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Shipley to Skipton  (Leeds & Bradford Extension Railway)
1847 - Present
Midland Railway
Contributors:  © Reproduction prohibited / Mark Neale / Malcolm Mallison / David Taylor / Michael Kaye
                          Dave Walbank /
Paul Holroyd / Keith Rose / Mark Pennington / Lost Railways
The Route
From Shipley via Saltaire, Bingley, Thwaites, Keighley, Steeton & Silsden,
Kildwick & Crosshills, Cononley, Skipton to Colne.
At Colne it terminated an end on junction with the East Lancashire Railway's
Blackburn, Burnley, Accrington and Colne Extension Railway.

Length
?

Original Company
Opened by the Leeds & Bradford Extension Railway company.
Taken over by the Midland Railway company on 24 July 1851.

Openings 
Shipley to Keighley 16-03-1847
Keighley to Skipton 07-09-1847
Skipton to Colne  02 -10 - 1848

Closures
Passengers & Freight - Skipton to Colne section of line closed in 1970.
 

Shipley station

Shipley stations map : David Webdale
Both GN & Midland stations shown.    See also Shipley & Windhill GNR
British Railways Illustrated : Paul Holroyd
British Railways Illustrated Vol 3 No 2 November 1993 includes an 11-page article on Shipley.       Website - www.vintagecarriagestrust.org
Shipley totem : Paul Holroyd
Totem from the disused platform 1 at Shipley, now on display at the Ingrow Museum of Rail Travel. Website - www.vintagecarriagestrust.org
Shipley. Crossleys scrap yard (c1980) : Bill Harland
The Class 040 shunter at Crossleys scrapyard.    
Shipley. Crossleys scrap yard (c1980) : Bill Harland
The Class 31 arrives at Crossleys scrapyard.
Shipley (c1960) : Mark Neale
From one of our regular trainspotting locations (behind the Beehive, now Shipley Pride) a Northbound passenger creates atmosphere.
 
Shipley (c1960) : Mark Neale
Unknown `Jubilee` heads North rounding Shipley North curve.
Shipley (c1960) : Mark Neale
Fairburn tank 42093 heading towards Shipley, the location being mid way between Guiseley junction and Thackley junction signal boxes.
The building in the background is Valley Scouring.
Shipley (12-06-1949) : Mark Neale
50621 on a Bradford local standing in Platform 4 at Shipley 12/6/49.
Shipley Memories : Mark Neale
Mark Neale was born in Shipley in 1953 and very soon found that Shipley railway station was an extremely interesting place to be, situated as it is on a triangular junction. Mark considers the period from when he became interested to the end of steam in 1968 to be a very interesting period.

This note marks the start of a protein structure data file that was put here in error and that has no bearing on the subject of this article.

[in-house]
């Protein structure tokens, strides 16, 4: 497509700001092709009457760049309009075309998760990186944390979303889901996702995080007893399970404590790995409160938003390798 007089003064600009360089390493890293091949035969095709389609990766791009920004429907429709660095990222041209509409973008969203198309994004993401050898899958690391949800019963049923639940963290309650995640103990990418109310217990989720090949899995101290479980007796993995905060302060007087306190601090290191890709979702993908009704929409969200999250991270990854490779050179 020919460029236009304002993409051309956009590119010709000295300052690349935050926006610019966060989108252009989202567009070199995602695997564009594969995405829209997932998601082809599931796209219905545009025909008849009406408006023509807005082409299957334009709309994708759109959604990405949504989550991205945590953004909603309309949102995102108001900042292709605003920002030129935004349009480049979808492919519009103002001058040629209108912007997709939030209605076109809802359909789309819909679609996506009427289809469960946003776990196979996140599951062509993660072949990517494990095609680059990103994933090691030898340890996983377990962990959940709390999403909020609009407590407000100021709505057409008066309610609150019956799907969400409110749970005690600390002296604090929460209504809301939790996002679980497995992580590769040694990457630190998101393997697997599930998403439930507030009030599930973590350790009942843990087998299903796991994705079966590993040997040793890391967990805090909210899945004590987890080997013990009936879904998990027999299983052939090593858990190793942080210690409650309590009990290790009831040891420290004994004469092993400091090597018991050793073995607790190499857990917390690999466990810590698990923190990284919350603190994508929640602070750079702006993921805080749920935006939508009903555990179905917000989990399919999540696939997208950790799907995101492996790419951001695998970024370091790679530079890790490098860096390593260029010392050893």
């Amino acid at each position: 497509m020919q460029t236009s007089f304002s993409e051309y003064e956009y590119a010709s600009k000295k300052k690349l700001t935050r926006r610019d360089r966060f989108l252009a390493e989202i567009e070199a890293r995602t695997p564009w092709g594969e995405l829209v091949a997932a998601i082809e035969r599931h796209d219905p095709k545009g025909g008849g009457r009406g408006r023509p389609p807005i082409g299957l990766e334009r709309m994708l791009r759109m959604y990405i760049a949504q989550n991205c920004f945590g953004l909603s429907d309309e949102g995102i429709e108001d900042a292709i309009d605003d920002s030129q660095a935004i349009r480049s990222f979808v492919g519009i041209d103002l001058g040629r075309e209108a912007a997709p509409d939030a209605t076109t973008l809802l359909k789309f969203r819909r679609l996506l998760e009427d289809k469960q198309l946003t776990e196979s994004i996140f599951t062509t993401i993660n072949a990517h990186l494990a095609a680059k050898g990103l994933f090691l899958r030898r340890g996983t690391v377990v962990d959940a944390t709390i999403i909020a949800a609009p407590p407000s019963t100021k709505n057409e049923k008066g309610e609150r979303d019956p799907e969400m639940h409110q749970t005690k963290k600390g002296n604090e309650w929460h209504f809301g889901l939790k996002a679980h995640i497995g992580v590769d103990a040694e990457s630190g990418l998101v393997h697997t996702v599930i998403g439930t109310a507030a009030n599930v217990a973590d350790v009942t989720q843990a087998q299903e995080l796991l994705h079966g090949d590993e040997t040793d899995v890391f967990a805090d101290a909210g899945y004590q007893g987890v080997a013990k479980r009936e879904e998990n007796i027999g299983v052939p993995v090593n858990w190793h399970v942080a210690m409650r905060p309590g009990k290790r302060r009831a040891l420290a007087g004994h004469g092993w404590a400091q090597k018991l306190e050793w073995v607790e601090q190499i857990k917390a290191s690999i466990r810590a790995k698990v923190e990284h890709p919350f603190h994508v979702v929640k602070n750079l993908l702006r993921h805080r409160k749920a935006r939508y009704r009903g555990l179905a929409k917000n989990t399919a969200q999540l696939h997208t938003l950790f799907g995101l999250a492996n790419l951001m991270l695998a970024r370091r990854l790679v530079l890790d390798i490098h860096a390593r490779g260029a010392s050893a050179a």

He cut his teeth at various places around the triangle at Shipley, but soon found the delights of Manningham, Holbeck, Copley Hill, Neville Hill and Skipton sheds. In fact most of the school holidays were spent in Leeds, alternating between City and Central (for the White Rose) stations and the outlying engine sheds.
Holidays spent within sight of the railway at Arnside, Deganwy and along the Settle & Carlisle reinforced his early interest.
In addition excursions from Bradford (Exchange) to Belle Vue zoo, and one to Whitley Bay taking in Darlington, Gateshead, and Newcastle enabled Mark to underline new sections of his Ian Allan Combined Volume. Towards the end of steam a couple of trips were made to York (via The North Briton) were memorable for the long lines of locomotives awaiting scrap. In the last few months of steam, Mark was attending Saltaire County Secondary School which had several classrooms and a playground bordering onto the line between Shipley and Saltaire. This resulted in Mark seeing lots of Scottish locomotives as they made their way South on their last journey.
The French classroom offered the best view of the line and Mark recalls recieving 500 lines from Mrs Matthews for leaping up and running to the window as an A4 made a rare appearance on a Southbound Thames-Clyde Express`. As steam ended , Mark started to frequent the embryonic Worth Valley Railway and worked on several steam locomotives such as the Crab 42700 and Royal Scot 46115 `Scots Gurdsman` as ther arrived from service with BR.
Along Familiar Lines : Book by Mark Neale
Mark
Neale's latest book looks at the human story of railways in the Bradford area. It includes stories from the days of construction, operation, and the more modern era. Included are features on the Aire Valley, Queensbury, Idle, and Yeadon lines. The book can be obtained from Saltaire Bookshop, Haworth Station, Embsay Station, at £3.50. Or direct from the publishers, City Gent, PO 56. Bradford BD13 3XR for £4 which includes postage.
Derailment (c1949) : Mark Neale
Here are a couple of pictures of a 1949 derailment of an express goods on the former MR main line adjacent to Salts MIll, between Shipley and Saltaire stations. Does anyone have further details?

Saltaire station

Saltaire (c1960) : Mark Neale
Fairburn tank 42139 heads South through Saltaire with a Skipton-Bradford (Forster Square)  local train. The locomotive is a Manningham 55f l allocation.
Saltaire (c1960) : Mark Neale
A `Flying Pig` Ivatt heads North through Saltaire with the inspection salon attached. Note the long platforms and Salts Mill chimney in the distance.
Saltaire (c1960) : Mark Neale
The Prototype `Deltic`heads North between Shipley and Saltaire with the test train, having turned on the triangle at Shipley. In the background is Saltaire County Secondary school where the contributor often trainspotted from various classrooms. From the French classroom he was once gibe 500 lines
"I must not trainspot during French" having leapt to the window following the unusual sight of an A4 on a Southbound `Thames-Clyde Express`.
Saltaire (c1960) : Mark Neale